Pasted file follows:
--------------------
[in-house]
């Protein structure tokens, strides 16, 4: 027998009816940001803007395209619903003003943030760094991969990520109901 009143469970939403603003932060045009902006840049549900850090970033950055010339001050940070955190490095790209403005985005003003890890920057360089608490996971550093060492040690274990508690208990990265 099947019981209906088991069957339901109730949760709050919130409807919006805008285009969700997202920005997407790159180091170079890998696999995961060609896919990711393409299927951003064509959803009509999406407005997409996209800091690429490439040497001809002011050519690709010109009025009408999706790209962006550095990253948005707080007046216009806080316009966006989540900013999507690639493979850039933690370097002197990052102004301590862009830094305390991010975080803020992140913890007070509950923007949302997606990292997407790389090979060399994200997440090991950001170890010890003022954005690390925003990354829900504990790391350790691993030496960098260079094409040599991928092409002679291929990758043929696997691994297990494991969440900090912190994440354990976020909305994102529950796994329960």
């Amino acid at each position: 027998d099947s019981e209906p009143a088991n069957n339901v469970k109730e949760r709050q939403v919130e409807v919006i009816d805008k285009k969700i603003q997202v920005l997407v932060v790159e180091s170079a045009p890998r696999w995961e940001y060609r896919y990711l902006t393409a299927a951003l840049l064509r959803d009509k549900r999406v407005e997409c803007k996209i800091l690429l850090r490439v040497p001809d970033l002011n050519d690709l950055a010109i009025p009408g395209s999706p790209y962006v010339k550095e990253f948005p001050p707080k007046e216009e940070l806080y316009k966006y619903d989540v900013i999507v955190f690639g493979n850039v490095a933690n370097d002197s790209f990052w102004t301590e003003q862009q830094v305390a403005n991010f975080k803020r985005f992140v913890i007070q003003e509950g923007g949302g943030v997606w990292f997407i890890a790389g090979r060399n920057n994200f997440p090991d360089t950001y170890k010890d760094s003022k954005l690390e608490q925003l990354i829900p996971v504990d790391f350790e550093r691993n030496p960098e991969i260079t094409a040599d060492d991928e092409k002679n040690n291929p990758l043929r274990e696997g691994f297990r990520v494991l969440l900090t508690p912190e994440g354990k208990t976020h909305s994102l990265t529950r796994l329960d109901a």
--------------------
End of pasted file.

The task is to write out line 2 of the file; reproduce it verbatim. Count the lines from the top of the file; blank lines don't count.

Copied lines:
């Protein structure tokens, strides 16, 4: 027998009816940001803007395209619903003003943030760094991969990520109901 009143469970939403603003932060045009902006840049549900850090970033950055010339001050940070955190490095790209403005985005003003890890920057360089608490996971550093060492040690274990508690208990990265 099947019981209906088991069957339901109730949760709050919130409807919006805008285009969700997202920005997407790159180091170079890998696999995961060609896919990711393409299927951003064509959803009509999406407005997409996209800091690429490439040497001809002011050519690709010109009025009408999706790209962006550095990253948005707080007046216009806080316009966006989540900013999507690639493979850039933690370097002197990052102004301590862009830094305390991010975080803020992140913890007070509950923007949302997606990292997407790389090979060399994200997440090991950001170890010890003022954005690390925003990354829900504990790391350790691993030496960098260079094409040599991928092409002679291929990758043929696997691994297990494991969440900090912190994440354990976020909305994102529950796994329960």